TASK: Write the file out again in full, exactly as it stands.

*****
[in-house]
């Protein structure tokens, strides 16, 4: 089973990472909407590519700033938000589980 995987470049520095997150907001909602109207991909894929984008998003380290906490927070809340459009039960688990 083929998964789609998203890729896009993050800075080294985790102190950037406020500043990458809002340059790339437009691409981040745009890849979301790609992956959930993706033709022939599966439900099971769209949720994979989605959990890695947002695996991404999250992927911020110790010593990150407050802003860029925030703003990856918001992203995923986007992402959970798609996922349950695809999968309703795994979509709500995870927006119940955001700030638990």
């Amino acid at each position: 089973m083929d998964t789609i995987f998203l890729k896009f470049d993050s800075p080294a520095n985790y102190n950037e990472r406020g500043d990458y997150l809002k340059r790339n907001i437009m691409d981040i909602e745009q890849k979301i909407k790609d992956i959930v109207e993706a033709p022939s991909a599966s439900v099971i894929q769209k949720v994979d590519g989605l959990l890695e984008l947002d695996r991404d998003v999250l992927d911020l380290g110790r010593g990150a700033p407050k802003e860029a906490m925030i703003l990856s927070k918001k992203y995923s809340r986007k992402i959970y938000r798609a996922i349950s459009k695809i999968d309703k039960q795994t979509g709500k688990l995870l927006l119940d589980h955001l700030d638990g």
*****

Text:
[in-house]
């Protein structure tokens, strides 16, 4: 089973990472909407590519700033938000589980 995987470049520095997150907001909602109207991909894929984008998003380290906490927070809340459009039960688990 083929998964789609998203890729896009993050800075080294985790102190950037406020500043990458809002340059790339437009691409981040745009890849979301790609992956959930993706033709022939599966439900099971769209949720994979989605959990890695947002695996991404999250992927911020110790010593990150407050802003860029925030703003990856918001992203995923986007992402959970798609996922349950695809999968309703795994979509709500995870927006119940955001700030638990």
């Amino acid at each position: 089973m083929d998964t789609i995987f998203l890729k896009f470049d993050s800075p080294a520095n985790y102190n950037e990472r406020g500043d990458y997150l809002k340059r790339n907001i437009m691409d981040i909602e745009q890849k979301i909407k790609d992956i959930v109207e993706a033709p022939s991909a599966s439900v099971i894929q769209k949720v994979d590519g989605l959990l890695e984008l947002d695996r991404d998003v999250l992927d911020l380290g110790r010593g990150a700033p407050k802003e860029a906490m925030i703003l990856s927070k918001k992203y995923s809340r986007k992402i959970y938000r798609a996922i349950s459009k695809i999968d309703k039960q795994t979509g709500k688990l995870l927006l119940d589980h955001l700030d638990g």